Giving Compass' Take:
- Megan Mayhew Bergman reports on the outsize exposure of communities of color to cancer-causing chemicals and pollution as a result of discriminatory industrial site choices.
- How can funders advocate for equitable distributions of environmental burdens as well as environmental regulations that reduce harm to all Americans?
- This article is part of our Climate Justice collection. Read more about climate justice, and learn what you can do to help.
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1982 protests in The Warren, NC are considered one of the earliest examples of the environmental justice movement. A manufacturer of electrical transformers dumped tons of cancer-causing PCB waste along 240 miles of North Carolina’s highways. When it came time for the clean up, the North Carolina government chose Warren – a small, predominantly African American town – for the toxic waste facility.
There were weeks of protests and over 500 arrests. It was an awakening, showing the country that race and class play a part in who has to live near toxic waste.
I spoke with Almena Myles, one of the protesters. Even 30 years later, the incident has left a mark. “I learned why we were targeted. They chose us because we were rural and poor and they thought we couldn’t fight it,” she told me. “They thought we wouldn’t understand. It was a crash course in advocacy. We felt we had stepped back in time, like it was the 1960s all over again and we had to fight for our rights as if it was the civil rights movement.”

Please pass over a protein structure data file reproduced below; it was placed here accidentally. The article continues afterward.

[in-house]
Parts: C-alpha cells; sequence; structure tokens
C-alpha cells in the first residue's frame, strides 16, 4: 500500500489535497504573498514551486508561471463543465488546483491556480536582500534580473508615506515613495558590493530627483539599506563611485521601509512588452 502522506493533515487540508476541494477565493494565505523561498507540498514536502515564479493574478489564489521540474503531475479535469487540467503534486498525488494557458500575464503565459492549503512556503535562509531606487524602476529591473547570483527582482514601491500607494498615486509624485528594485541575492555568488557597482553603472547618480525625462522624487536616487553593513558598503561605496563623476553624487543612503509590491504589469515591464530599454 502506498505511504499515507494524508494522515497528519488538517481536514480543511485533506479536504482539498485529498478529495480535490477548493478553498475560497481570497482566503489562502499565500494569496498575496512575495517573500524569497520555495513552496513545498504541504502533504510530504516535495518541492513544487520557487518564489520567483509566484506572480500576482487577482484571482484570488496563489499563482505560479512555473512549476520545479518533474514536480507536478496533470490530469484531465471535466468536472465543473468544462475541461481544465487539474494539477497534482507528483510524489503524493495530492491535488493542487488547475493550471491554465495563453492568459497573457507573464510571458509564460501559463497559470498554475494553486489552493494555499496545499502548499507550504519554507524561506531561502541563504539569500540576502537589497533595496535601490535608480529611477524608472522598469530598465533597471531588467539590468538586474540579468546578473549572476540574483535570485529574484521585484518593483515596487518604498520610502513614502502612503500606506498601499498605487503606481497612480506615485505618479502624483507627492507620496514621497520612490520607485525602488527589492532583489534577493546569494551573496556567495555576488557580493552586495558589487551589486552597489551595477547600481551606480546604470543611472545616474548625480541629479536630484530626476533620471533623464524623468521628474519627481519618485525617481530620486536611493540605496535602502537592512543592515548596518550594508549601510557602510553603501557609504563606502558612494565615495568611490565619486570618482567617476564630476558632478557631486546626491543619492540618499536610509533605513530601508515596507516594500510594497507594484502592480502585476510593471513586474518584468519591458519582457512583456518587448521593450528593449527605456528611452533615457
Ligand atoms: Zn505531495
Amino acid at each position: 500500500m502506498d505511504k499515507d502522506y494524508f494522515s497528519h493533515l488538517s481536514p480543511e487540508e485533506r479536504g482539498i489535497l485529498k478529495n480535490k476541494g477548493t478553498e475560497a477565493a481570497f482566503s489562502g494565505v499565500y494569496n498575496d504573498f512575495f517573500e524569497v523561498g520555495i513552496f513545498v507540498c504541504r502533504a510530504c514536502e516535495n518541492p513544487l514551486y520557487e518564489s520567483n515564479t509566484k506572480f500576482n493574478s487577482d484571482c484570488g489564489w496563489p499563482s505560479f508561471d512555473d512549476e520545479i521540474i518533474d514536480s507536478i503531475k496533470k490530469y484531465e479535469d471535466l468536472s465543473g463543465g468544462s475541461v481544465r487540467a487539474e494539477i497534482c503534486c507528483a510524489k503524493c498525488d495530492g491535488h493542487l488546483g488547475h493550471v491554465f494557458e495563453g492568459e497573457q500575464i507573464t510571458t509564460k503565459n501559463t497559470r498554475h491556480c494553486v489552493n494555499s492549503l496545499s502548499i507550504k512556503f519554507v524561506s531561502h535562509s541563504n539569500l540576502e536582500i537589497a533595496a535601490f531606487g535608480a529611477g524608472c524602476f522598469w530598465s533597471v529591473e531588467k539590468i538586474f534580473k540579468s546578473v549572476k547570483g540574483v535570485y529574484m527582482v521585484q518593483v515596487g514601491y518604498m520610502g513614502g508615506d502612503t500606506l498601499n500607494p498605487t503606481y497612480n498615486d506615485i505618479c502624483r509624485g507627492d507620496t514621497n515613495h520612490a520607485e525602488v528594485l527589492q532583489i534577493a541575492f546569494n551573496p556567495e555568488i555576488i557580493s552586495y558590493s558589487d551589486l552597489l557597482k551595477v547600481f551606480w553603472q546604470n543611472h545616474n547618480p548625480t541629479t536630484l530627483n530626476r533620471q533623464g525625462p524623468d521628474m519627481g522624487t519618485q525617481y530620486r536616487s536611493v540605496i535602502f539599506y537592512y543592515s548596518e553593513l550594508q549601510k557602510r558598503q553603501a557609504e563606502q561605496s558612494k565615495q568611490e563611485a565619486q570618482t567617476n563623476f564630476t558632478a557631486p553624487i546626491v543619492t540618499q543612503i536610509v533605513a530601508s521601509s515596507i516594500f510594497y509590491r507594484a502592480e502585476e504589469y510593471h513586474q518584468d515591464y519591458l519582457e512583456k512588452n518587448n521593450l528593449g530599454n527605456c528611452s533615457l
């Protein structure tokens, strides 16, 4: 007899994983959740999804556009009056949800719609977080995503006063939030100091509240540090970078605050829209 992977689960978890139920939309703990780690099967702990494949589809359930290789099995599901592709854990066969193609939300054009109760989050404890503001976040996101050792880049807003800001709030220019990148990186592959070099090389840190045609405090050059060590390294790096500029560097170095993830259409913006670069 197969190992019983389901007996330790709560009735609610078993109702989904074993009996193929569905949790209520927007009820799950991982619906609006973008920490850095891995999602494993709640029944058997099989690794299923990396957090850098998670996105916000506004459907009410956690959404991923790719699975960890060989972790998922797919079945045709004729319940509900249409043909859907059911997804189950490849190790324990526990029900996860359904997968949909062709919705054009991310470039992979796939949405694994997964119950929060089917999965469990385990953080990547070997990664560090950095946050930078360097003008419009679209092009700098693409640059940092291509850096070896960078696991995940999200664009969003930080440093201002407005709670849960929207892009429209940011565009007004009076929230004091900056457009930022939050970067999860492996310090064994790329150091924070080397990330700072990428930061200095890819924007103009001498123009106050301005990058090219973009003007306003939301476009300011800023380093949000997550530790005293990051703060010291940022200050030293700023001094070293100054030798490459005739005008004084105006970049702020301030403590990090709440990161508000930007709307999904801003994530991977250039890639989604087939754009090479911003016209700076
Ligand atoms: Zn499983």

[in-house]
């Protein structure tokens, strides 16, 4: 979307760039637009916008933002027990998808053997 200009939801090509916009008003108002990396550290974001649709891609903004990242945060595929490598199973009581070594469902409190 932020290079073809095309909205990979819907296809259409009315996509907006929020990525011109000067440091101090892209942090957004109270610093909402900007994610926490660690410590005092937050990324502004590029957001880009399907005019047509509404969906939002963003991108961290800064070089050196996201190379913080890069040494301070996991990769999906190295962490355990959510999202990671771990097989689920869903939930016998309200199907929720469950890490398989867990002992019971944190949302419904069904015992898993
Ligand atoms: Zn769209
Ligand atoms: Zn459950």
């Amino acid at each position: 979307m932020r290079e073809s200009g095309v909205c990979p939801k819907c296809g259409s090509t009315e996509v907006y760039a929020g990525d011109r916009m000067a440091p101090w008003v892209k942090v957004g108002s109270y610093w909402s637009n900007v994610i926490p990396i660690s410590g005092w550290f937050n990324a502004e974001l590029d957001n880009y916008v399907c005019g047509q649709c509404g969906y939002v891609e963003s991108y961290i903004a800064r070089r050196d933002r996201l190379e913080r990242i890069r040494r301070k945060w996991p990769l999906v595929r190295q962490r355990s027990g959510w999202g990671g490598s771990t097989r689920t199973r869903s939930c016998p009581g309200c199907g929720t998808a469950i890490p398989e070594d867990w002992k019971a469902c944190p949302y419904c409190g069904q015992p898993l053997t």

These are, unfortunately, not just corporate practices of the past. Today, Louisiana’s impoverished river communities are polluted by big oil and companies, creating the so-called “Cancer Alley”. Pahokee, Florida, a town whose population is 56% African-American and 29% Hispanic, has had to confront the sugar industry, which polluted nearby Lake Okeechobee, endangering drinking water, fish safety, and property values. Paper mills have polluted Africatown, Alabama. Burlington Industries dumped cancer-causing PCBs in Cheraw, South Carolina. There’s toxic coal ash in Uniontown, Alabama. An estimated 70% of the country’s contaminated waste sites are located near low-income housing, and an Associated Press analysis suggests 2 million people live within a mile of one of the 327 Superfund sites vulnerable to climate change-related flooding, most of them in low-income communities and communities of color. People of color have outsized exposure to coal ash pollution, which contains carcinogens like mercury, lead, and arsenic. The EPA estimates that 1.5 million people of color live in areas vulnerable to contamination.
While in Virginia, I visited Rick Middleton in Charlottesville to learn more about the history of environmental justice in the south. Middleton is an Alabama-born lawyer and founder of the Southern Environmental Law Center, one of the largest environmental law organizations in the world.
I asked what it was like working against conservative ideology in the south. “It wasn’t always that way,” Middleton explained. “When we first started, people wanted clean air. The environment wasn’t politicized. We had public opinion behind us.”